Other objects, advantages and novel features of this invention will become apparent from the following detailed description of a preferred embodiment when considered in conjunction with the accompanying drawings wherein:
FIG. 1 is an isometric view of a multi-layered ink jet apparatus according to the present invention;
FIG. 2 is a sectional view of the fluidic portion of FIG. 1 taken along the lines 2--2;
FIG. 3 is a sectional view of the fluidic portion of FIG. 2 taken along the lines 3--3; and
FIG. 4 is an exploded view of the assembled apparatus shown in FIG. 1.
Referring now to the drawings, wherein like characters designate like or corresponding parts throughout the several views, there is shown in FIGS. 1--3 an impulse or drop-on-demand ink jet print head 10 including a reservoir 12 which supplies ink through a manifold 14 to a fluidic portion 16 comprised generally of a plurality of flexible plates attached to a forward face 18 of the print head 10 thereby defining a plurality of ink flow paths as is more fully described herein.
A plurality of transducers 20 are mounted within the print head 10 in a manner consistent with the disclosure of the aforedescribed U.S. Pat. No. 4,439,780. That is, each of the transducers 20 are supported at the extremities thereof by a transducer support portion 22 with intermediate portions being essentially unsupported. The transducers 20 are rigidly coupled at their respective extremities remote from the forward face 18 such that expansion and contraction thereof is translated along the length of each transducer 20 and into movement of an attached foot 24 through a respective bearing hole 26 formed in a foot plate 28 which is bonded to the forward face 18 by conventional means.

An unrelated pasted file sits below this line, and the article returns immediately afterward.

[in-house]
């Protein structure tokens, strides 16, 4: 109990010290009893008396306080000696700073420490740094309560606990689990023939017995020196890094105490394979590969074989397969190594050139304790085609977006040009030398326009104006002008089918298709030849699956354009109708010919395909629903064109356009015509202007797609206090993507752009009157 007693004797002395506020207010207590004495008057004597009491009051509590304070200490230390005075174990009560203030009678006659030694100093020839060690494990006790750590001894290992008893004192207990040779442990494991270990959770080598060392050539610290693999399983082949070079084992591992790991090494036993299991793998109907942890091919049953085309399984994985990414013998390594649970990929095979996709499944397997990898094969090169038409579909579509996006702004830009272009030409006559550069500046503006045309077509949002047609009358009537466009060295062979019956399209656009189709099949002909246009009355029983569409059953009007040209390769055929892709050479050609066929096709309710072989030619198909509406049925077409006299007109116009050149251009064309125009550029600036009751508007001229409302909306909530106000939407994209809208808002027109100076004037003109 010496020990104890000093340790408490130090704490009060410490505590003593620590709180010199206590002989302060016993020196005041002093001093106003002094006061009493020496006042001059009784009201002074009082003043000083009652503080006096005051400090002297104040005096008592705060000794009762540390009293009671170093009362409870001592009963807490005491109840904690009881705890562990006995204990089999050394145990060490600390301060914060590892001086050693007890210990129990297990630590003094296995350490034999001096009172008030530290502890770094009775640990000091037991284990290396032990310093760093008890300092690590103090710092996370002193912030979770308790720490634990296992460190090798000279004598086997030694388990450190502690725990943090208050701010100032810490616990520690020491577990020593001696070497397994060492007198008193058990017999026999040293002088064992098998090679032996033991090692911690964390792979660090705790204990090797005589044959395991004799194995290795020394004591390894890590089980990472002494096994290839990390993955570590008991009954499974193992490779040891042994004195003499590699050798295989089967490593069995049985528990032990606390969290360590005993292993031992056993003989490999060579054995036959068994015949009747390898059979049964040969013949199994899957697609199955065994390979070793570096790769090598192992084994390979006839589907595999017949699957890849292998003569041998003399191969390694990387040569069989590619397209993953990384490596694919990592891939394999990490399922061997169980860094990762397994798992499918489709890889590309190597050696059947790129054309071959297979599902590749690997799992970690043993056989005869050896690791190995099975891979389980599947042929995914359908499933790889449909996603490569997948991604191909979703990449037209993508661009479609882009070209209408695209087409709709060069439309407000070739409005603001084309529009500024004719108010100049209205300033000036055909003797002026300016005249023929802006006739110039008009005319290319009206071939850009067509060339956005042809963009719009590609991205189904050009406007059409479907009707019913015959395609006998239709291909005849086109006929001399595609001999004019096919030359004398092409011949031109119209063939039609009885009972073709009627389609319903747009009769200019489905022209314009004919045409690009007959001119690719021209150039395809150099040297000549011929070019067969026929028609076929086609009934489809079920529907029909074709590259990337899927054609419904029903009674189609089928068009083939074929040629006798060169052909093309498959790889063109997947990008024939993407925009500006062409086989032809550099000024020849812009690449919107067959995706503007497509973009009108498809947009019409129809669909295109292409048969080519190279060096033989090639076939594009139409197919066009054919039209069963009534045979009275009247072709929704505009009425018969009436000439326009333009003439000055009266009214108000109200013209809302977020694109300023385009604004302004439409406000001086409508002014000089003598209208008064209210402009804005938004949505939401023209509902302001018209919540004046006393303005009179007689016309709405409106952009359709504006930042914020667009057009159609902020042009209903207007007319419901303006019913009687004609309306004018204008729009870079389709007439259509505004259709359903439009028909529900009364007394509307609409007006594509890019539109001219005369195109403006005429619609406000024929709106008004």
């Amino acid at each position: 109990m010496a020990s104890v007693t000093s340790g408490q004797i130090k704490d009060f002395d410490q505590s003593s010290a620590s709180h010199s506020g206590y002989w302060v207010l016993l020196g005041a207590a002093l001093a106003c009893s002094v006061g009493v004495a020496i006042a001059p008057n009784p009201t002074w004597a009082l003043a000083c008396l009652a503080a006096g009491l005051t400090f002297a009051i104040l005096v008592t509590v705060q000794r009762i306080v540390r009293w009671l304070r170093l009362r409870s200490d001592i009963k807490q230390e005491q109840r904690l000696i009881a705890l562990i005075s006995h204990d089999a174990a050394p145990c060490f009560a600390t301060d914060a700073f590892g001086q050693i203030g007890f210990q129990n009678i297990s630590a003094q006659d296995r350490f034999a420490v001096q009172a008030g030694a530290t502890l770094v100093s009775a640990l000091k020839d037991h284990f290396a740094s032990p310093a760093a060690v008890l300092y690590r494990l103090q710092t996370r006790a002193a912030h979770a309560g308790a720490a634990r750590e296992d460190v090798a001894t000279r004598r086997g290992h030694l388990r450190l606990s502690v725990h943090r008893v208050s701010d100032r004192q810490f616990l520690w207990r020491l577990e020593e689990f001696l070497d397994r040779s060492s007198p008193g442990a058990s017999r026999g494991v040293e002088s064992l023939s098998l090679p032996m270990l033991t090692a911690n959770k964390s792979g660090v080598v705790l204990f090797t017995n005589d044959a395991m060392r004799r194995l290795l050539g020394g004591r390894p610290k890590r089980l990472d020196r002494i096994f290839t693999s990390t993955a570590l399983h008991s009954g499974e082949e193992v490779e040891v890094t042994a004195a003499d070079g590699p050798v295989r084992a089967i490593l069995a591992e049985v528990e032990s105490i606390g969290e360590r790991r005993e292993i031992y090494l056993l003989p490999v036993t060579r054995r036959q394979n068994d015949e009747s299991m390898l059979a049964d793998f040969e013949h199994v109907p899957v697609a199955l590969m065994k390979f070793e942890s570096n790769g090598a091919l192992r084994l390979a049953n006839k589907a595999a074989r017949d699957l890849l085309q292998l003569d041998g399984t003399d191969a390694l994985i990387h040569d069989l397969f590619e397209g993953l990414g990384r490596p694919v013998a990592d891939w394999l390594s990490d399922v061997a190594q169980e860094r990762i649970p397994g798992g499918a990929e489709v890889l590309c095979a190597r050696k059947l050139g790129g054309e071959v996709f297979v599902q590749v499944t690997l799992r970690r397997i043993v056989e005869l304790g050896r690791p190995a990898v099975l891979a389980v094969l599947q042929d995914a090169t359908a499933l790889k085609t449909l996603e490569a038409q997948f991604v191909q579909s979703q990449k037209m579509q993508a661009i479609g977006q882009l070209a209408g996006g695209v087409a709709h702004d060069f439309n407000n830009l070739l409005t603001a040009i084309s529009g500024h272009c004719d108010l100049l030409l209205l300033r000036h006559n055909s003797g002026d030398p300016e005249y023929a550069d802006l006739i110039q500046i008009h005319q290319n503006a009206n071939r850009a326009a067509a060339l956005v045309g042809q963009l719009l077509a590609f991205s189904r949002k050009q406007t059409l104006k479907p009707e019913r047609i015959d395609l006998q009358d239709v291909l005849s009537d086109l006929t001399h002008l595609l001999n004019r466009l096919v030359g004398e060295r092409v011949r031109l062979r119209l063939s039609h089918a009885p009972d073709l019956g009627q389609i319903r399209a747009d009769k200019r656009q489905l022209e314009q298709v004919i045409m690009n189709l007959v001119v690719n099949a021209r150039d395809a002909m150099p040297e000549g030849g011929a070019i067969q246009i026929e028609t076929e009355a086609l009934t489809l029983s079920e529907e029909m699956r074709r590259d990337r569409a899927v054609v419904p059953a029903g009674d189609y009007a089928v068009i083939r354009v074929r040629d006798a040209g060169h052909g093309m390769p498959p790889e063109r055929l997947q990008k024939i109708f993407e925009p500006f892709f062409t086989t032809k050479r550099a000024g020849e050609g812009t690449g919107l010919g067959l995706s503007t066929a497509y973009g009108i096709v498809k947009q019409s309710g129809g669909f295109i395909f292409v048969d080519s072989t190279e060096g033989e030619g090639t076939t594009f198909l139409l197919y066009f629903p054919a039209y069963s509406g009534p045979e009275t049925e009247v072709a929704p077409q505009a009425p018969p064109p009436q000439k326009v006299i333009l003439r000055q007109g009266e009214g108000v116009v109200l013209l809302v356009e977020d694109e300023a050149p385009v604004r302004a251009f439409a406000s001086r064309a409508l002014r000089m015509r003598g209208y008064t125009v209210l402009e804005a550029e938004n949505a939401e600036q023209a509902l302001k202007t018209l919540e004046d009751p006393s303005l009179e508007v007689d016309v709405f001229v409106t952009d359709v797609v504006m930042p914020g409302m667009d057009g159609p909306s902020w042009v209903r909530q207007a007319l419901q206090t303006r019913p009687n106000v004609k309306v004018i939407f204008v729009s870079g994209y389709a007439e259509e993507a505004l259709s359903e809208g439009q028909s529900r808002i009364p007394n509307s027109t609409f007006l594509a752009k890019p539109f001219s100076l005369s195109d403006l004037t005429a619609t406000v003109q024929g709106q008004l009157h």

With reference to FIG. 1, it will be readily appreciated that the mounting means provided by the transducer support portion 22 at the extremities of the transducers 20 remote from the rigid forward face 18 and the bearing means provided by the foot plate 28 at the bearing holes 26 are mutually spaced such that the transducers 20 are substantially unsupported along their length between the extremities thereof thus minimizing cross-talk in accordance with one important aspect of this invention. A conventional viscoelastic potting compound 30 is used to couple each transducer 20 by its attached foot 24 to a respective chamber 32.